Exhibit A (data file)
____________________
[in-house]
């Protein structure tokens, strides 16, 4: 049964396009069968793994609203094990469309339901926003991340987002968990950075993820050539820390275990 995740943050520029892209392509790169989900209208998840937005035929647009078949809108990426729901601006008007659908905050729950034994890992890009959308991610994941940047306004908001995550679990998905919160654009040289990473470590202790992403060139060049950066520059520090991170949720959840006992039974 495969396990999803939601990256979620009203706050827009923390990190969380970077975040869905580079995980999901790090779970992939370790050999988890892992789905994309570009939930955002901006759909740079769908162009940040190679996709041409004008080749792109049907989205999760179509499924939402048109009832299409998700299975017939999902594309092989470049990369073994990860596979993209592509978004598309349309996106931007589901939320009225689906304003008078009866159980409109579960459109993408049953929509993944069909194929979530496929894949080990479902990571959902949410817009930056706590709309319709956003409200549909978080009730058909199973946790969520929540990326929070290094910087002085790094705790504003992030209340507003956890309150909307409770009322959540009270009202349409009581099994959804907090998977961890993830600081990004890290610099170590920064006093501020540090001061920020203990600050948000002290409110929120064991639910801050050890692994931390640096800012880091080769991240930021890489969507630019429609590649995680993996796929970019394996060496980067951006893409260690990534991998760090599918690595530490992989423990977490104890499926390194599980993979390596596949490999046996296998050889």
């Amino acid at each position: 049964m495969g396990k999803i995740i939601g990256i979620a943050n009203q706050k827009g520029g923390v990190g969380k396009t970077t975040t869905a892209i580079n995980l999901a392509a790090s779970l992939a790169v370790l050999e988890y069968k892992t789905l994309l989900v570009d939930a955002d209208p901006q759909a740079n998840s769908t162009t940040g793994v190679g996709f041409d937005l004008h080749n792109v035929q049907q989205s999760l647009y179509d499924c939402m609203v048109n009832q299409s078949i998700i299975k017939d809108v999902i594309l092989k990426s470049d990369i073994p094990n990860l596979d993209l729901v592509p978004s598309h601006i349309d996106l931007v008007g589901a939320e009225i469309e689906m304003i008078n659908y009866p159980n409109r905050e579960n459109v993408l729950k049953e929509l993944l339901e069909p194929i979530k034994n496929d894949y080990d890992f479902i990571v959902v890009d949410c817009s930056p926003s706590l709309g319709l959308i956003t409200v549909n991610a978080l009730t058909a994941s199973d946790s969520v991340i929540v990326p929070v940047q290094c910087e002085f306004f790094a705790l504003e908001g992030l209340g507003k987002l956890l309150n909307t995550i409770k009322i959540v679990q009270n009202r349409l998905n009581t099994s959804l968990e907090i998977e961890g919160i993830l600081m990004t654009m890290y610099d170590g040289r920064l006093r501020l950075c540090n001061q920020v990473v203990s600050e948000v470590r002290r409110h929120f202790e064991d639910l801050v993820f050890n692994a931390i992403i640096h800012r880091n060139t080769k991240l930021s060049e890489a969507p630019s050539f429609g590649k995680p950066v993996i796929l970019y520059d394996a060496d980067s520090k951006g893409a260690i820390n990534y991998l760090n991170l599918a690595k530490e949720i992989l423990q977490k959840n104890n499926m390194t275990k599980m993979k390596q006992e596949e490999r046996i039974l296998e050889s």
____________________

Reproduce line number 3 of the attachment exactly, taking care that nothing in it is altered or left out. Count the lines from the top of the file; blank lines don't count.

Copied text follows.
């Amino acid at each position: 049964m495969g396990k999803i995740i939601g990256i979620a943050n009203q706050k827009g520029g923390v990190g969380k396009t970077t975040t869905a892209i580079n995980l999901a392509a790090s779970l992939a790169v370790l050999e988890y069968k892992t789905l994309l989900v570009d939930a955002d209208p901006q759909a740079n998840s769908t162009t940040g793994v190679g996709f041409d937005l004008h080749n792109v035929q049907q989205s999760l647009y179509d499924c939402m609203v048109n009832q299409s078949i998700i299975k017939d809108v999902i594309l092989k990426s470049d990369i073994p094990n990860l596979d993209l729901v592509p978004s598309h601006i349309d996106l931007v008007g589901a939320e009225i469309e689906m304003i008078n659908y009866p159980n409109r905050e579960n459109v993408l729950k049953e929509l993944l339901e069909p194929i979530k034994n496929d894949y080990d890992f479902i990571v959902v890009d949410c817009s930056p926003s706590l709309g319709l959308i956003t409200v549909n991610a978080l009730t058909a994941s199973d946790s969520v991340i929540v990326p929070v940047q290094c910087e002085f306004f790094a705790l504003e908001g992030l209340g507003k987002l956890l309150n909307t995550i409770k009322i959540v679990q009270n009202r349409l998905n009581t099994s959804l968990e907090i998977e961890g919160i993830l600081m990004t654009m890290y610099d170590g040289r920064l006093r501020l950075c540090n001061q920020v990473v203990s600050e948000v470590r002290r409110h929120f202790e064991d639910l801050v993820f050890n692994a931390i992403i640096h800012r880091n060139t080769k991240l930021s060049e890489a969507p630019s050539f429609g590649k995680p950066v993996i796929l970019y520059d394996a060496d980067s520090k951006g893409a260690i820390n990534y991998l760090n991170l599918a690595k530490e949720i992989l423990q977490k959840n104890n499926m390194t275990k599980m993979k390596q006992e596949e490999r046996i039974l296998e050889s």